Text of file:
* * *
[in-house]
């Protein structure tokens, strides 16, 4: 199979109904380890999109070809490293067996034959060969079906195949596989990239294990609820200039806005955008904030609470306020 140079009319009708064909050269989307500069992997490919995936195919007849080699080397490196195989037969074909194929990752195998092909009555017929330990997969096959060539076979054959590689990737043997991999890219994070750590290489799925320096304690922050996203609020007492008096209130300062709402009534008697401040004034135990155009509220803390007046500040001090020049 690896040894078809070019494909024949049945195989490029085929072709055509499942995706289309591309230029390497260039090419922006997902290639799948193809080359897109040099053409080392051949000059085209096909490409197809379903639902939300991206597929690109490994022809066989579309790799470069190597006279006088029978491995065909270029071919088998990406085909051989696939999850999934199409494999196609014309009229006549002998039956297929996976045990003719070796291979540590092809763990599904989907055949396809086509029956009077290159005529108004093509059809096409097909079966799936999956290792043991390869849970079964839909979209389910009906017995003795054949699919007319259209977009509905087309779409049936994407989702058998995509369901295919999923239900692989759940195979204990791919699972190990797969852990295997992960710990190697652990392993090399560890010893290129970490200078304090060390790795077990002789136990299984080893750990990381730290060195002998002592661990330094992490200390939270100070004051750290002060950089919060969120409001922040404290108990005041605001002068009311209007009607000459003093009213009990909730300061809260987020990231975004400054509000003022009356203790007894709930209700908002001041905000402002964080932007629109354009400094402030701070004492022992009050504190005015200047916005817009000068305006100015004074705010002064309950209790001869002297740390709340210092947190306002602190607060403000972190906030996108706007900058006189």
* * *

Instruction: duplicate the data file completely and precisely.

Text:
[in-house]
């Protein structure tokens, strides 16, 4: 199979109904380890999109070809490293067996034959060969079906195949596989990239294990609820200039806005955008904030609470306020 140079009319009708064909050269989307500069992997490919995936195919007849080699080397490196195989037969074909194929990752195998092909009555017929330990997969096959060539076979054959590689990737043997991999890219994070750590290489799925320096304690922050996203609020007492008096209130300062709402009534008697401040004034135990155009509220803390007046500040001090020049 690896040894078809070019494909024949049945195989490029085929072709055509499942995706289309591309230029390497260039090419922006997902290639799948193809080359897109040099053409080392051949000059085209096909490409197809379903639902939300991206597929690109490994022809066989579309790799470069190597006279006088029978491995065909270029071919088998990406085909051989696939999850999934199409494999196609014309009229006549002998039956297929996976045990003719070796291979540590092809763990599904989907055949396809086509029956009077290159005529108004093509059809096409097909079966799936999956290792043991390869849970079964839909979209389910009906017995003795054949699919007319259209977009509905087309779409049936994407989702058998995509369901295919999923239900692989759940195979204990791919699972190990797969852990295997992960710990190697652990392993090399560890010893290129970490200078304090060390790795077990002789136990299984080893750990990381730290060195002998002592661990330094992490200390939270100070004051750290002060950089919060969120409001922040404290108990005041605001002068009311209007009607000459003093009213009990909730300061809260987020990231975004400054509000003022009356203790007894709930209700908002001041905000402002964080932007629109354009400094402030701070004492022992009050504190005015200047916005817009000068305006100015004074705010002064309950209790001869002297740390709340210092947190306002602190607060403000972190906030996108706007900058006189």